As first responders, paramedics and emergency medical technicians (EMTs) must always be ready to jump into action. They must be knowledgeable, quick-thinking, logical, composed, compassionate, and, when the situation arises, innovative to ensure their patients get the best care possible. With each workday comes the possibility of new challenges. No two situations are the same, because no two patients are the same.
Recognizing the community’s need for highly skilled paramedics and EMTs, John Tyler Community College developed an award-winning EMS program that goes beyond textbooks and lectures by integrating advanced simulation into the learning environment. Through Tyler’s program, students learn proper techniques and protocols; research current practices; develop optimal treatment plans; and discuss case studies. They also are encouraged to look for creative solutions to unexpected problems. Instruction is delivered through a conceptual approach, so memorization is not enough. Students must also learn how to rapidly evaluate a situation, reason through possible approaches, and decide the best steps for patient care.
The inclusion of state-of-the-art simulators adds rich layers to this learning experience. Students render patient care in the back of a simulated ambulance, and as it bumps along a virtual road, they are tasked with delivering life-saving care to their patient amidst distractions of sirens, engine noise and radio chatter. Using a microphone, their instructor, watching from an external monitor and controlling the movement of the simulator, gives voice to the patient, often providing limited information – mirroring what an EMS professional would face in a situation where a patient is incapacitated or frightened. Occasionally, the instructor adds an unexpected twist – a piece of needed equipment has failed. Now what? It’s up to the students to figure it out. The idea is to put these trainees under pressure; to test their knowledge and medical skills; to make them better observers; to encourage them to become adaptable; to help them learn from their mistakes in a safe environment; and to prepare them for what it’s really like in the field. This teaching approach is embraced by those working in emergency medical services. “We don't get anything good out of a training event when we pat ourselves on the back and talk about how great we did,” says Damian Coy, program representative for the Old Dominion EMS Alliance. “We need to train to failure and see the places where we need to improve.” Being able to think critically and act quickly are crucial skills that must be developed. Plus, students need to identify their breaking point, so they can learn to overcome overwhelming circumstances. That’s why simulated scenarios play a critical role in Tyler’s EMS program.
Aiding in the development of these hands-on skills are clinical rotations at area agencies, as well as collaborations with Tyler’s Nursing and Funeral Services programs, which provide additional training in healthcare integration. In addition, faculty leading Tyler’s EMS program work in the field, serve on regional committees, and stay connected to various EMS agencies, ensuring that a sound understanding of today’s best practices is brought into the classroom. “Tyler’s students are ready for the field, not just for the EMS systems of today, but for the changing environment in years to come,” says Daniel Linkins, assistant professor of emergency medical services and department chair at John Tyler.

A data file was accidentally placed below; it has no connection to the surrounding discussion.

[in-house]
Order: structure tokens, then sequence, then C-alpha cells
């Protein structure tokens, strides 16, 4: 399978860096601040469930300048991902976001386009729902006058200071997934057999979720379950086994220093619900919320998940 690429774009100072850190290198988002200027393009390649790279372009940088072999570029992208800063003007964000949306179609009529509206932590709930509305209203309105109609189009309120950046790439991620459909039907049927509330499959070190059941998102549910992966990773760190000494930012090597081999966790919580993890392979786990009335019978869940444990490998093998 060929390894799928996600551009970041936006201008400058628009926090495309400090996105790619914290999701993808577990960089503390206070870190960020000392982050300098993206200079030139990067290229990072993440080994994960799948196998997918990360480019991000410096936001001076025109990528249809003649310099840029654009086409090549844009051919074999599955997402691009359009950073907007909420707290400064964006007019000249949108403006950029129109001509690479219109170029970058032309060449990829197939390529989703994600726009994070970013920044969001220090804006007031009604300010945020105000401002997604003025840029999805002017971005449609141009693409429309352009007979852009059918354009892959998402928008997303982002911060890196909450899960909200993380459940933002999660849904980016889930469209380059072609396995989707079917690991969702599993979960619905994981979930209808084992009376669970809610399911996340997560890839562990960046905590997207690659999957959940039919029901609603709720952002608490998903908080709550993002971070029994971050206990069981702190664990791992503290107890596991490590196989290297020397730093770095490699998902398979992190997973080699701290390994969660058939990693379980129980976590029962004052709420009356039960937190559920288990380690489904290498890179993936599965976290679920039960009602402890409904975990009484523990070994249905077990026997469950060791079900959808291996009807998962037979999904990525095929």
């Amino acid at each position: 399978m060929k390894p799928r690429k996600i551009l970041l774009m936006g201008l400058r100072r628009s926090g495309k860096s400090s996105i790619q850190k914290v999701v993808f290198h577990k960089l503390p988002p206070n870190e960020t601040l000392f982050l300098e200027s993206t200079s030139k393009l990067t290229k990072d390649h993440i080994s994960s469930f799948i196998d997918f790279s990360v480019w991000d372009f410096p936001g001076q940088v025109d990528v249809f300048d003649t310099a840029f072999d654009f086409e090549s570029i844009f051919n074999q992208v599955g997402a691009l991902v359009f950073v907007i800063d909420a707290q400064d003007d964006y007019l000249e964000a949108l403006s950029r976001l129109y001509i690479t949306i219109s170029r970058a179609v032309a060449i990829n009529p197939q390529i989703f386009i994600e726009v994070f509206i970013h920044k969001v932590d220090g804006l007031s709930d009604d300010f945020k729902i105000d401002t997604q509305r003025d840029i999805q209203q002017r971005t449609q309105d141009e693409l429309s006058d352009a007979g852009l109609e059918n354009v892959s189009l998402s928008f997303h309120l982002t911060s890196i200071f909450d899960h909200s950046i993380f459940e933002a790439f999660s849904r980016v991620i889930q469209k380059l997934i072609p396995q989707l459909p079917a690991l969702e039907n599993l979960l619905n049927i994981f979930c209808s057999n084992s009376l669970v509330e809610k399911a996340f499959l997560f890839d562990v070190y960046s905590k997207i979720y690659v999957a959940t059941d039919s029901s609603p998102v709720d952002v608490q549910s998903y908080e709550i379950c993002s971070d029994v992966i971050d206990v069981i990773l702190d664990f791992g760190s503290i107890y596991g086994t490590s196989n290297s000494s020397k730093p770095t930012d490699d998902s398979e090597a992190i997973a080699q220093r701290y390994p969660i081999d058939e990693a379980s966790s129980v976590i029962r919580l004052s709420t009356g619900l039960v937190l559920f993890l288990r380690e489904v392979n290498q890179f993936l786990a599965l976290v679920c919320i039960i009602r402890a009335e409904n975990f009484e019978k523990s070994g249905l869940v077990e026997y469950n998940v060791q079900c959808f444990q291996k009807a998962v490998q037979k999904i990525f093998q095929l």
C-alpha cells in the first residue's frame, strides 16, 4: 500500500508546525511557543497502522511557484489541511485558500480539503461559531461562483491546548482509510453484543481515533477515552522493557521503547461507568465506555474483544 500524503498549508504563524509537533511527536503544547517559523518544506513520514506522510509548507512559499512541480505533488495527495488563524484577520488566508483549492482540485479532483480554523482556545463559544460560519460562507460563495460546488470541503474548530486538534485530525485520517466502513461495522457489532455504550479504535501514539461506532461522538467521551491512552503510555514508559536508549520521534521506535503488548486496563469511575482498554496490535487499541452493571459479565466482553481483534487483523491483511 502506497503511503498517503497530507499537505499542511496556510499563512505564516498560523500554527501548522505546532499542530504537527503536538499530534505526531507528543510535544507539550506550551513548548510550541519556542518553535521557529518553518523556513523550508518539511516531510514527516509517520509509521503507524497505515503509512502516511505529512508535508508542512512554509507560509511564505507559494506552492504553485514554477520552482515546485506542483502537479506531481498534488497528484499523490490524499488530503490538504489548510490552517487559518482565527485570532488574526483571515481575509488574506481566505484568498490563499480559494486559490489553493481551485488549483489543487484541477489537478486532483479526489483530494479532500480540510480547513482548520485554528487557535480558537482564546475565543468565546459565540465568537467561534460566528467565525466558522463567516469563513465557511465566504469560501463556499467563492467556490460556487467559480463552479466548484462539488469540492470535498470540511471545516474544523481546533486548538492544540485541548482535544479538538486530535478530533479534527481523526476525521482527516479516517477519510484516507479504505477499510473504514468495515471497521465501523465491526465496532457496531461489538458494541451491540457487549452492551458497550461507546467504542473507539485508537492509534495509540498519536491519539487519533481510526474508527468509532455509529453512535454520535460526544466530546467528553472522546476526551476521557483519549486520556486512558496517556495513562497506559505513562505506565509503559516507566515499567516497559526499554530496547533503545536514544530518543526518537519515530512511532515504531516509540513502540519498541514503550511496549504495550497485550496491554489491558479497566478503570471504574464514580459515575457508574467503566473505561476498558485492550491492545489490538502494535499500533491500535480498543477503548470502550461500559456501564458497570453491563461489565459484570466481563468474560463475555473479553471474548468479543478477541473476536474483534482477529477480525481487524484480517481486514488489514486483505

Tyler’s program also prepares students for the National Registry of Emergency Medical Technicians’ (NREMT) new testing criteria. To ensure students are ready for the rigors of the field, the NREMT recently implemented a portfolio of vital skills that students must master in order to obtain certifications. Simulation plays a major role in testing these competencies. Tyler’s commitment to providing students with cutting-edge simulation facilities and its forward-thinking approach to its EMS curriculum means that its students are prepared to meet the demands of the these new NREMT requirements. “We’ve known these changes were coming for a few years, and we are not a program that waits until the last minute to vet out the obstacles we will face,” says Linkins. “We have been implementing portions of the portfolio for about two years, and it created a slew of unforeseen logistical challenges, fundamentally changing the way education is delivered for paramedics. That said, we are ready for the changes, and expect a smooth transition and excellent results.” Tyler’s focus on training top-notch EMTs and paramedics was recognized this year with an award for Outstanding Contribution to EMS Health and Safety. Given by the Old Dominion EMS Alliance, this award honored Tyler’s EMS program for its commitment to high quality education and community outreach efforts.